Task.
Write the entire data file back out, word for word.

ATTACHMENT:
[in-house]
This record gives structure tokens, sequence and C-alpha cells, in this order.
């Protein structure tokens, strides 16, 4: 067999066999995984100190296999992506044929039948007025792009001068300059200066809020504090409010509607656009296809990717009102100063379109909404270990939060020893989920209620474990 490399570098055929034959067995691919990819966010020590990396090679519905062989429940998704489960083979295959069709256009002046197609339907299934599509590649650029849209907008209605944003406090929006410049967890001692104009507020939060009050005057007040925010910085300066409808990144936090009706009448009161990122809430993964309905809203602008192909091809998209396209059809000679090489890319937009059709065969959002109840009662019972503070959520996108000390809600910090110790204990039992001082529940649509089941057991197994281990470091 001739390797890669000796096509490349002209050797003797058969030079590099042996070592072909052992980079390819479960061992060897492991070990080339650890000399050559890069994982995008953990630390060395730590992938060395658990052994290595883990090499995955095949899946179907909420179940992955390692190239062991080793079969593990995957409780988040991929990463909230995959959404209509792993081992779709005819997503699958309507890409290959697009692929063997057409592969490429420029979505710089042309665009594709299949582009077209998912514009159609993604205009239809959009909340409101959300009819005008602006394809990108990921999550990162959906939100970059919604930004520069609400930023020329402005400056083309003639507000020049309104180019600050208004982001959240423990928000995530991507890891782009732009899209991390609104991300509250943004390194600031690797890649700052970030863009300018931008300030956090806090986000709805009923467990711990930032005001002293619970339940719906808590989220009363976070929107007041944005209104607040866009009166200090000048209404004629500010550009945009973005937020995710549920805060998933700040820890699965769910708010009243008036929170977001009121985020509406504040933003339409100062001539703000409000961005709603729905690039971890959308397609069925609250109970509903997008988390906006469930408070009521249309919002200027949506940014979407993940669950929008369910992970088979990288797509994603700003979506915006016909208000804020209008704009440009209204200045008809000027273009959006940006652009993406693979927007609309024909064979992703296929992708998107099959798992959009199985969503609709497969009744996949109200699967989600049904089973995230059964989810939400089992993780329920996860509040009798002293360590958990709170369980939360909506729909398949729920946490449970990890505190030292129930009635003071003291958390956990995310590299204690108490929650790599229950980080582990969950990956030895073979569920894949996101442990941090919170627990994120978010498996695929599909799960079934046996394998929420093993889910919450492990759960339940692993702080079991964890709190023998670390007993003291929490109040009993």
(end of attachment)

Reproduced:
[in-house]
This record gives structure tokens, sequence and C-alpha cells, in this order.
């Protein structure tokens, strides 16, 4: 067999066999995984100190296999992506044929039948007025792009001068300059200066809020504090409010509607656009296809990717009102100063379109909404270990939060020893989920209620474990 490399570098055929034959067995691919990819966010020590990396090679519905062989429940998704489960083979295959069709256009002046197609339907299934599509590649650029849209907008209605944003406090929006410049967890001692104009507020939060009050005057007040925010910085300066409808990144936090009706009448009161990122809430993964309905809203602008192909091809998209396209059809000679090489890319937009059709065969959002109840009662019972503070959520996108000390809600910090110790204990039992001082529940649509089941057991197994281990470091 001739390797890669000796096509490349002209050797003797058969030079590099042996070592072909052992980079390819479960061992060897492991070990080339650890000399050559890069994982995008953990630390060395730590992938060395658990052994290595883990090499995955095949899946179907909420179940992955390692190239062991080793079969593990995957409780988040991929990463909230995959959404209509792993081992779709005819997503699958309507890409290959697009692929063997057409592969490429420029979505710089042309665009594709299949582009077209998912514009159609993604205009239809959009909340409101959300009819005008602006394809990108990921999550990162959906939100970059919604930004520069609400930023020329402005400056083309003639507000020049309104180019600050208004982001959240423990928000995530991507890891782009732009899209991390609104991300509250943004390194600031690797890649700052970030863009300018931008300030956090806090986000709805009923467990711990930032005001002293619970339940719906808590989220009363976070929107007041944005209104607040866009009166200090000048209404004629500010550009945009973005937020995710549920805060998933700040820890699965769910708010009243008036929170977001009121985020509406504040933003339409100062001539703000409000961005709603729905690039971890959308397609069925609250109970509903997008988390906006469930408070009521249309919002200027949506940014979407993940669950929008369910992970088979990288797509994603700003979506915006016909208000804020209008704009440009209204200045008809000027273009959006940006652009993406693979927007609309024909064979992703296929992708998107099959798992959009199985969503609709497969009744996949109200699967989600049904089973995230059964989810939400089992993780329920996860509040009798002293360590958990709170369980939360909506729909398949729920946490449970990890505190030292129930009635003071003291958390956990995310590299204690108490929650790599229950980080582990969950990956030895073979569920894949996101442990941090919170627990994120978010498996695929599909799960079934046996394998929420093993889910919450492990759960339940692993702080079991964890709190023998670390007993003291929490109040009993």